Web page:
In 2007, Scott Rigsby made history when he became the first double amputee to complete what is considered the most difficult endurance event: The Ironman Triathlon in Kona, Hawaii.

This year, he was part of a darker point of history: He ran the Boston Marathon when at least 13 people lost limbs as a result of the bombings.

But if anyone is uniquely qualified to help those amputees, it's Rigsby.

"I'm like the bookmobile," Rigsby said, likening his knowledge to a book service from his childhood in rural Georgia. "It wasn't easy back then to find new books to read, but we had this great resource available to us called the bookmobile that would literally drive to our home with books to check out. That is the service what I want people to know is available to them. Just let me know."

He says he knows it may take time for victims to be ready to start competing in races again. After all, it took him 19 years.

In 1987, Rigsby was thrown out of the back of a pickup truck on a southern Georgia highway, and then dragged more 300 feet while pinned underneath a trailer. Total time: Nine seconds.

What followed was 26 surgeries in 12-year span. Both of his legs were amputated. "I was ready to give up," Rigsby said.

A prayer from his mother on Christmas Eve in 2005 for "God to open up a door for him to run through" changed his mind, he said. As a double amputee, Rigsby would be the first to admit that the word run was far from his normal vocabulary, let alone an actual physical activity. But two months later he found himself engrossed in an article about Sarah Reinertsen, the first female leg amputee to complete the Kona Ironman and become a world champion for her classification.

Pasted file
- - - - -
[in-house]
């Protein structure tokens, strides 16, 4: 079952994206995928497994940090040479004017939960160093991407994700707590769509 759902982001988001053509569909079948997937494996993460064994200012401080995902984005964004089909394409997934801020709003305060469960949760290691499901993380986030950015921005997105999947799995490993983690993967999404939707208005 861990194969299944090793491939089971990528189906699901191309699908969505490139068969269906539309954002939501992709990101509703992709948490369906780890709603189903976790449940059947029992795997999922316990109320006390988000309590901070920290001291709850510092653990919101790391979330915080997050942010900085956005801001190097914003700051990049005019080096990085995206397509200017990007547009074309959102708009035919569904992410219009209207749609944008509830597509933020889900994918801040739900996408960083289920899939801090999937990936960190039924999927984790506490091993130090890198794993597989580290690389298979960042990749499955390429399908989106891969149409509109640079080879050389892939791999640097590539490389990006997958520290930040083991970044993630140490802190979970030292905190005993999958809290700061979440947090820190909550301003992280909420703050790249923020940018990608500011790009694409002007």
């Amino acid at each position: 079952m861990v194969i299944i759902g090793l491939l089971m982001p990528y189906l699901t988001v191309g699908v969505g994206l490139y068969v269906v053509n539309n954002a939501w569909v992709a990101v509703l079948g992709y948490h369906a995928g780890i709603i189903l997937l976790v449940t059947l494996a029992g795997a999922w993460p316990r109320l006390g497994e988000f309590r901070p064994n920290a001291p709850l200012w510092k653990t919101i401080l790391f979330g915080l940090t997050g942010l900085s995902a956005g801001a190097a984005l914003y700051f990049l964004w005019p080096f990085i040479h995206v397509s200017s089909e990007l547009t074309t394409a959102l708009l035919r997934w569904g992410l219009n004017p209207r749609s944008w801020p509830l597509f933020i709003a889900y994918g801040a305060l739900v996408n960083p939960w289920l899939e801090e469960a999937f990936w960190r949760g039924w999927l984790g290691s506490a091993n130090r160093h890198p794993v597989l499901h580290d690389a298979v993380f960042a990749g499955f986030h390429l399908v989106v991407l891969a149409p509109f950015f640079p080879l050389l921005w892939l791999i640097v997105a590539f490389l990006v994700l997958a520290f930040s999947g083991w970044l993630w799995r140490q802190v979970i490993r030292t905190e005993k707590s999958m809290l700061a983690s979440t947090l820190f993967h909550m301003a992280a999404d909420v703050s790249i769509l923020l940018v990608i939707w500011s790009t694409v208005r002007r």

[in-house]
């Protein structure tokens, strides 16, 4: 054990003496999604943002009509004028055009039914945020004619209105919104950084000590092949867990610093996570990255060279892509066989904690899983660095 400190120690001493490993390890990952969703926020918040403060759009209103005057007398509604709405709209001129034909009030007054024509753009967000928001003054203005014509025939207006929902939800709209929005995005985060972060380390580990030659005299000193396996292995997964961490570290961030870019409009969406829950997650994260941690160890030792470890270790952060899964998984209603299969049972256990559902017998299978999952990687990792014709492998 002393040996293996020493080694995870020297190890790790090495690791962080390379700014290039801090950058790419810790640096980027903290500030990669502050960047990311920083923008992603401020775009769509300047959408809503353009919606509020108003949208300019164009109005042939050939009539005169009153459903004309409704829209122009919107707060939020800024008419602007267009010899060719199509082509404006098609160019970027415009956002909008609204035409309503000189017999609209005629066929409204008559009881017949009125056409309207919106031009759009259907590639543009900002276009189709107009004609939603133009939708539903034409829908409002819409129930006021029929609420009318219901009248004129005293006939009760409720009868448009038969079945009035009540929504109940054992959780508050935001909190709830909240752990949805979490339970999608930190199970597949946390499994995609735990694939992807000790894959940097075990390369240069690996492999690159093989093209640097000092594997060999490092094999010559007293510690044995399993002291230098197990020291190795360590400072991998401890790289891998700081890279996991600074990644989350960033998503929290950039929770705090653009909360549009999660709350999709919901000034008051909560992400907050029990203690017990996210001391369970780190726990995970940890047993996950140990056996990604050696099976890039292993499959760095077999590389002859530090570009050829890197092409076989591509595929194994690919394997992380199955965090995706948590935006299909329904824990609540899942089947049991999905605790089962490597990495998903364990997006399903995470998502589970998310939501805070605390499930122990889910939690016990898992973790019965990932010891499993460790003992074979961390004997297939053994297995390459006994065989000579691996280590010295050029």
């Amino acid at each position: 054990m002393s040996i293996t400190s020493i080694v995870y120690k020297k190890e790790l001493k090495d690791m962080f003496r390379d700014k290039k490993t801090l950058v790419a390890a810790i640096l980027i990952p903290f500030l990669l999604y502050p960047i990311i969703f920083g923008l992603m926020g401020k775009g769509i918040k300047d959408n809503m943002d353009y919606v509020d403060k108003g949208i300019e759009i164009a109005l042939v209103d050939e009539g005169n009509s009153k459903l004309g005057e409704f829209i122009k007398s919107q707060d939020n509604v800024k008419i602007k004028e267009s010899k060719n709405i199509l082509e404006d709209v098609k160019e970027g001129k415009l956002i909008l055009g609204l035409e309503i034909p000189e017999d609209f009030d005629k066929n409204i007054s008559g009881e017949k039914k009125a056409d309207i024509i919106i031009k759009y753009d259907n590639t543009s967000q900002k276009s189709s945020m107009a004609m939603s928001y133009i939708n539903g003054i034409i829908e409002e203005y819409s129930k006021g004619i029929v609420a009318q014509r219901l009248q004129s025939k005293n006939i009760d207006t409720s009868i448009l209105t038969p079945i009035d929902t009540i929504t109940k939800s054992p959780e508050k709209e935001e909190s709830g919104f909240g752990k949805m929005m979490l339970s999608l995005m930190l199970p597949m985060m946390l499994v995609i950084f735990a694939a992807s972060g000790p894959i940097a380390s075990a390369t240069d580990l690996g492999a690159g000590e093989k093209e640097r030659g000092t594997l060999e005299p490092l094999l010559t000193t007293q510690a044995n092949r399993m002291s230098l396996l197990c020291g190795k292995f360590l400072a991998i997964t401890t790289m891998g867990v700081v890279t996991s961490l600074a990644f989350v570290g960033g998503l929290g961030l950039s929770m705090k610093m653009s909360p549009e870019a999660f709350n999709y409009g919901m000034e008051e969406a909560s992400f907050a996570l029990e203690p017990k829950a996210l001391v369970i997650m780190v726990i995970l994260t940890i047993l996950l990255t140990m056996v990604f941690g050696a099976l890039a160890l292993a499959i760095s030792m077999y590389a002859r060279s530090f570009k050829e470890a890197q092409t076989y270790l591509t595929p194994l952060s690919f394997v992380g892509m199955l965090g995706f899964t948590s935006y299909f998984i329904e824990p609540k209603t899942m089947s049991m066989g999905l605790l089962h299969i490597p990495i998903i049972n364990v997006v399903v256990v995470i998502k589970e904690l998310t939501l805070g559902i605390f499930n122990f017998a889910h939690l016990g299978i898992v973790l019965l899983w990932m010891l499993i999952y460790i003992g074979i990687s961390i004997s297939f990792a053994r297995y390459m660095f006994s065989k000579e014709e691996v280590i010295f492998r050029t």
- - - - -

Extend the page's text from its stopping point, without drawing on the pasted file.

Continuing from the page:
Suddenly there was purpose back in his life.

He wanted to do the Ironman: 2.4 miles of ocean swim, 112 miles of bicycling and the 26.2 miles of a marathon.

***

The Boston Marathon was just one of many that Rigsby had competed in since his Ironman debut. He was not having his best race this year. When the first explosion went off, Rigsby was battling dehydration, kidney issues and some discomfort with the brand new legs. He was one of the first runners held short at the 25.7 mark on Commonwealth Avenue and confused when told the race would not finish.

As his condition worsened, an alert officer was able to make contact with medical to transport him to Tufts Medical for treatment. When Rigsby realized what was happening around him as the bombing victims came through, he knew he needed to help.

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Eskil Ronningsbakken isn't your average daredevil, if there is such a thing.

The 33-year-old Norwegian has performed death-defying feats all over the world. He's walked a tightrope between two air balloons, balanced on a trapeze below a hot air balloon and done a handstand on a pile of chairs that were more than 3,000 feet above ground.

What makes Ronningsbakken unique is that he doesn't see himself as a stuntman. He thinks of what he does as expressions of art.